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Health, Wealth & Happiness: Has the Prosperity Gospel Overshadowed the Gospel of Christ?
Health, Wealth & Happiness: Has the Prosperity Gospel Overshadowed the Gospel of Christ?
by David W. Jones
Edition: Paperback
Price: $11.61
65 used & new from $3.99

6 of 7 people found the following review helpful
4.0 out of 5 stars Well done, but..., April 19, 2011
Last November, Buffalo Bills receiver Stevie Johnson dropped a touchdown pass in overtime, costing his team the game. Afterward, he tweeted an angry message, blaming God for the drop:

I don't follow football, and I don't know anything about this player or his theology. (Well, I do know a little about his theology based on the tweet, but haven't most of us felt that way at one time or another, even for just a second? I mean, I have. It's one of many reasons I'm not on Twitter.)

But the big thing I notice about that tweet is this: underneath, there seems to be a belief that, more than anything, God is all about my personal earthly flourishing. More to the point, health, wealth and success are God's reward for my faith.

The problem is, when something goes wrong -- professionally, relationally, financially, physically -- such faith crumbles.

To me, that's the biggest danger of the so-called "prosperity gospel": if my faith is based on God coming through for me, what happens to that faith when I get sick, or slip on the ice, or lose a job, or lose a loved one? When misfortune or disaster strikes, I'm left to assume God hates me, or that He doesn't exist.

Or there's the alternative to blaming God: blaming my own lack of faith. And as a counselor, I can't help but hurt for those who see suffering as evidence of a lack of faith, adding a layer of self-blame to the pain they're already in.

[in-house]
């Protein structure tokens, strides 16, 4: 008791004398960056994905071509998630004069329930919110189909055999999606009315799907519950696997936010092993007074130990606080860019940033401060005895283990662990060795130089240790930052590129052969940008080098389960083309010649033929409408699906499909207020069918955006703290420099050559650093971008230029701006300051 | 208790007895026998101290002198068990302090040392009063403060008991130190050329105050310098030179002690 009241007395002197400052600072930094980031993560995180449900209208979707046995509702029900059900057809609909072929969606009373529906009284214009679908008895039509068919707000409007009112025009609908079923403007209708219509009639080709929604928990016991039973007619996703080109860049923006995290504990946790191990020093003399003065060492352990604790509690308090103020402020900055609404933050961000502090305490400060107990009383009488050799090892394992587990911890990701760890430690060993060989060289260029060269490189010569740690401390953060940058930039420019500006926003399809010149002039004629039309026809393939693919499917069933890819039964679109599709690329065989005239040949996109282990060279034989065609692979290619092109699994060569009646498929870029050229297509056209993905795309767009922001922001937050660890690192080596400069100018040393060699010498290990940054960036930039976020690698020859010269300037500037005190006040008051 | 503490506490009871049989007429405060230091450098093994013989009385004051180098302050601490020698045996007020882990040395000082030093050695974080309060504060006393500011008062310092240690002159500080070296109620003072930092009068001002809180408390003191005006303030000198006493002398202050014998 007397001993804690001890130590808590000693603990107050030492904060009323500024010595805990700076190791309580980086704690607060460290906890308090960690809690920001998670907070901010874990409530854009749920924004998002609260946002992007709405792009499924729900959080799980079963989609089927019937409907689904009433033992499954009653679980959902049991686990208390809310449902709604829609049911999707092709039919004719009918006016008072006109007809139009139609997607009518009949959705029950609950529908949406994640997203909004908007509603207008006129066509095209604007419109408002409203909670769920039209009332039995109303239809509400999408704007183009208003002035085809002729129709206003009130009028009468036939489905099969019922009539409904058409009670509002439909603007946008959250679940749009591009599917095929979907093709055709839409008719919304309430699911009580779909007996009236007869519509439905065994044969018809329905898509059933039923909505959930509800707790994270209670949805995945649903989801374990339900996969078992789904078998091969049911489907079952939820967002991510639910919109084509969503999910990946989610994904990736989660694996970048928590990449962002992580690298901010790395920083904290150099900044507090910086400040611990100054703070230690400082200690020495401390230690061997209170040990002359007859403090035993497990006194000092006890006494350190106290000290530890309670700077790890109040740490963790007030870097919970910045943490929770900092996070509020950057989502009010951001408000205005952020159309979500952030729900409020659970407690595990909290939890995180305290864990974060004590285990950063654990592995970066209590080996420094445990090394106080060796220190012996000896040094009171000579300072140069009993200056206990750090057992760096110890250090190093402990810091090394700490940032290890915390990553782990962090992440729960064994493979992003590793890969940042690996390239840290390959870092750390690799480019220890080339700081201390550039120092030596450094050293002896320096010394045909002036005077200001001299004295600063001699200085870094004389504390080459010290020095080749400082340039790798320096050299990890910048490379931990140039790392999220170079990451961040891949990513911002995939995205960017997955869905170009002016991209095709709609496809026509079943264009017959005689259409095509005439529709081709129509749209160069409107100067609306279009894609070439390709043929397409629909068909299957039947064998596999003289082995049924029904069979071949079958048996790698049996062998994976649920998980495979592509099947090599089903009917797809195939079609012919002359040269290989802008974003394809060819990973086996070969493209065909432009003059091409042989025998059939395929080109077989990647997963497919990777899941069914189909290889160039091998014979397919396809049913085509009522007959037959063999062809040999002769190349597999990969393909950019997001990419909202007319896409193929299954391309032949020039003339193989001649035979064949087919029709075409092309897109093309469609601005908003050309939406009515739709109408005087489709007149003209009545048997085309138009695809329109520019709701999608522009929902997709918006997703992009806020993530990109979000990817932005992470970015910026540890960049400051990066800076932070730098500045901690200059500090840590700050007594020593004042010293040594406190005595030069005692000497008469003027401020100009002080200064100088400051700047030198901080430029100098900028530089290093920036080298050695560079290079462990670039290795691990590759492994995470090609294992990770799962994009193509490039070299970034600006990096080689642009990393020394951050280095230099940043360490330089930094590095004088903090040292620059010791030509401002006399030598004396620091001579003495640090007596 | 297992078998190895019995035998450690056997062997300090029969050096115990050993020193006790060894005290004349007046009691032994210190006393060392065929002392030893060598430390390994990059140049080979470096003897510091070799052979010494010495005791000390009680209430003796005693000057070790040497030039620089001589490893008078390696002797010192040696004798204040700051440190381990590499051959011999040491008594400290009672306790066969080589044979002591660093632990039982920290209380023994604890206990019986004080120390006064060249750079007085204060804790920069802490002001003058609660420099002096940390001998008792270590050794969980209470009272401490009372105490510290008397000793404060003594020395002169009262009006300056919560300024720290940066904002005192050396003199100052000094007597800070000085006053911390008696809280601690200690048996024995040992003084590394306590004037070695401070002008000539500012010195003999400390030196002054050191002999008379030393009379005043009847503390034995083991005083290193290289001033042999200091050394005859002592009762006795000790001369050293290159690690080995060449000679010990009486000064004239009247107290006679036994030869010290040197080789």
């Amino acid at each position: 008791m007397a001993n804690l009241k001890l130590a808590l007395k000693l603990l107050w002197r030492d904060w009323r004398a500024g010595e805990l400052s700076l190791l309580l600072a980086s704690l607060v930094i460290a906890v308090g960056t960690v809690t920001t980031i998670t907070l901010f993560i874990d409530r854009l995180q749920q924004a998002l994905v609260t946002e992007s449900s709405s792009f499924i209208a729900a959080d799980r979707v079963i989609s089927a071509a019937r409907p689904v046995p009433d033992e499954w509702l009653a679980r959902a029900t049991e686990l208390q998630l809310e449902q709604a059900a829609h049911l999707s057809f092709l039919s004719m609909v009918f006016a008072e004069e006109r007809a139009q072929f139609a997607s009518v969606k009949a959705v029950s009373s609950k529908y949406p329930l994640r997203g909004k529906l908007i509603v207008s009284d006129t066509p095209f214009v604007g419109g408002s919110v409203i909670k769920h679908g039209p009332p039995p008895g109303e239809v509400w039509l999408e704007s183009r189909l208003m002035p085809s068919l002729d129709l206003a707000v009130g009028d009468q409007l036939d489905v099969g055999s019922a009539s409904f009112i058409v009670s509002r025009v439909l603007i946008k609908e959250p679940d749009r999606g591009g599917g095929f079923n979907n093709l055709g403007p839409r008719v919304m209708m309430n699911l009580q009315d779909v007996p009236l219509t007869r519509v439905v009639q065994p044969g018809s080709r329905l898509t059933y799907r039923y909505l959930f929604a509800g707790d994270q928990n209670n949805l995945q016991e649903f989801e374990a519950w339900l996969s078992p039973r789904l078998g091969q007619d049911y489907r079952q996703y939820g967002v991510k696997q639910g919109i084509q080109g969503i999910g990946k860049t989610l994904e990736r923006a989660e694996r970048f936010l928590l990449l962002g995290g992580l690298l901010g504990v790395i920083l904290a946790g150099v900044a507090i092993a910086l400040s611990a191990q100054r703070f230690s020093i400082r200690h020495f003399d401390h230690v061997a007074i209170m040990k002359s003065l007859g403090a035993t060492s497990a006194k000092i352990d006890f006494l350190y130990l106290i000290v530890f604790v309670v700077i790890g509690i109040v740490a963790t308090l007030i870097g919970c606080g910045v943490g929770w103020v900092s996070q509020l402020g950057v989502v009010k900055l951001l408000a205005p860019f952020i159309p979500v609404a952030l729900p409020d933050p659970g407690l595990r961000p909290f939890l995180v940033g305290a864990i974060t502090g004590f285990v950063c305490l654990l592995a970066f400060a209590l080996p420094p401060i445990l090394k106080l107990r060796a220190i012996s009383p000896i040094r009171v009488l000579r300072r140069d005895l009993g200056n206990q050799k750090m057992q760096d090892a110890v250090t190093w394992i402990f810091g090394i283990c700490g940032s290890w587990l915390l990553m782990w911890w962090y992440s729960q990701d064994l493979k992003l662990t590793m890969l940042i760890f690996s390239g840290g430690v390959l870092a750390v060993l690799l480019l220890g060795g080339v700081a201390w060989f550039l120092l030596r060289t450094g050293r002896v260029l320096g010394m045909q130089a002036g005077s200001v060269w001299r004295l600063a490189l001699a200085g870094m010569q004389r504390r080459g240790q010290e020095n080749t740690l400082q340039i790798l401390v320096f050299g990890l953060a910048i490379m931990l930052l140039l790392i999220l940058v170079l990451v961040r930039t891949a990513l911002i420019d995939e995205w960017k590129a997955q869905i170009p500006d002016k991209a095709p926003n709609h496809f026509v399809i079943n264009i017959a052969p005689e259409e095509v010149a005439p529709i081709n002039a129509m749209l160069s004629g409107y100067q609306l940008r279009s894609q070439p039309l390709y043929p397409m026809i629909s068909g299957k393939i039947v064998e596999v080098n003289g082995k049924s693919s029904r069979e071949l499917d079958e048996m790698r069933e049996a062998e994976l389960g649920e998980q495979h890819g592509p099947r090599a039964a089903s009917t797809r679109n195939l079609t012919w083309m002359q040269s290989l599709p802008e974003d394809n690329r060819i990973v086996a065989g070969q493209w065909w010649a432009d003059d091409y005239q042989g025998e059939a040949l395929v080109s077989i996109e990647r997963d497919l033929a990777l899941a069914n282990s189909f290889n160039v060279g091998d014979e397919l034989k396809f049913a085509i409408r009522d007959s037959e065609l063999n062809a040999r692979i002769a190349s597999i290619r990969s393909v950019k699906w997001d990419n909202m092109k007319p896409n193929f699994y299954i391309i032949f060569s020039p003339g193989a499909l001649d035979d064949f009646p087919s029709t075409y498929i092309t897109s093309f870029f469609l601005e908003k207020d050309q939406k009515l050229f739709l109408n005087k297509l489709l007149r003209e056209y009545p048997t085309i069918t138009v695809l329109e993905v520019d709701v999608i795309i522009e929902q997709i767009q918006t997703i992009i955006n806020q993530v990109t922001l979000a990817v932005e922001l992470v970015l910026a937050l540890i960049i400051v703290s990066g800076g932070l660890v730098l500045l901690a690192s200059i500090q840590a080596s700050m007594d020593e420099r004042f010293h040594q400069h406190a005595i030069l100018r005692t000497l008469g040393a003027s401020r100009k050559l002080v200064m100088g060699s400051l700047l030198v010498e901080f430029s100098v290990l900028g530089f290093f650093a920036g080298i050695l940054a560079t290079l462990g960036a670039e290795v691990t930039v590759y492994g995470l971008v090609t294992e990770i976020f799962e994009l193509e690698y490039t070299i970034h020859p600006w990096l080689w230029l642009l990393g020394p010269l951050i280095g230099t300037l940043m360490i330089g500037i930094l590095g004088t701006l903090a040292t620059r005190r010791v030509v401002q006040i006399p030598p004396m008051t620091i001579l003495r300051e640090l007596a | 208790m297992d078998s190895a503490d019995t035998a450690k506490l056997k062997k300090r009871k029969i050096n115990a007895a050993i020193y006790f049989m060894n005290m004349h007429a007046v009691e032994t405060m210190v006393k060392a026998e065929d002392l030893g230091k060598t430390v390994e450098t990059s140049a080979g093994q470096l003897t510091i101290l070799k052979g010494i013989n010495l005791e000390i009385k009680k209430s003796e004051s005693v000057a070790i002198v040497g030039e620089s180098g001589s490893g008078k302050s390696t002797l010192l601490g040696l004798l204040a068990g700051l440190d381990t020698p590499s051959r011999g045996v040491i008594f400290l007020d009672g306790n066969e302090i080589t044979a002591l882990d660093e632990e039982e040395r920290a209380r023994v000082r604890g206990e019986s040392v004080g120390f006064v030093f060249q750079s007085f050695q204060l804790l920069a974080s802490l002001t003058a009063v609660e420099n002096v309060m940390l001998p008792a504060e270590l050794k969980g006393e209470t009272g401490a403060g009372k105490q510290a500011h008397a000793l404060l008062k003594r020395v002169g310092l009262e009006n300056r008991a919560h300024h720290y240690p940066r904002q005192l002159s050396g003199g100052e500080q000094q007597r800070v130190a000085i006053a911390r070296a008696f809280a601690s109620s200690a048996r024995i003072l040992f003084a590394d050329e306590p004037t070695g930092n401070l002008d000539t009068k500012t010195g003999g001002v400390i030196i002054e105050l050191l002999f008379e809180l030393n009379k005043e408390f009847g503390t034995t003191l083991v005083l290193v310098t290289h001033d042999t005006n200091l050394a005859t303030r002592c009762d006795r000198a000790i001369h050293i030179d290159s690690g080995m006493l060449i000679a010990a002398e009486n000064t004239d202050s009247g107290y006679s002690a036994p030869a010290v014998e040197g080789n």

Either way, when stuff happens (and it will), we're left with nothing but despair. And that runs counter to biblical teaching.

In Health, Wealth & Happiness, authors David Jones and Russell Woodbridge discuss the prosperity gospel's recent rise in popularity, not only in the United States, but also in developing countries around the world, where followers connect American wealth with Christian faith.

The authors endeavor to show how the prosperity gospel came about, demonstrate how prosperity teaching is based on ideas outside the Bible, and offer solid biblical correction to prosperity doctrine's claims.

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Comment Comment (1) | Permalink | Most recent comment: Jan 14, 2012 4:26 AM PST

The Blue Parakeet: Rethinking How You Read the Bible
The Blue Parakeet: Rethinking How You Read the Bible
by Scot McKnight
Edition: Hardcover
Price: $15.83
104 used & new from $3.21

4.0 out of 5 stars A very helpful and accessible guide, April 7, 2011
Anyone who has read the Bible is aware of passages that are difficult to understand, passages that are difficult to put into practice, passages that can raise issues when one group declares a passage to be culturally limited and another insists it is not.

For those who wish to understand the Bible and apply its truths to everyday life, these difficult passages must be dealt with. But how?

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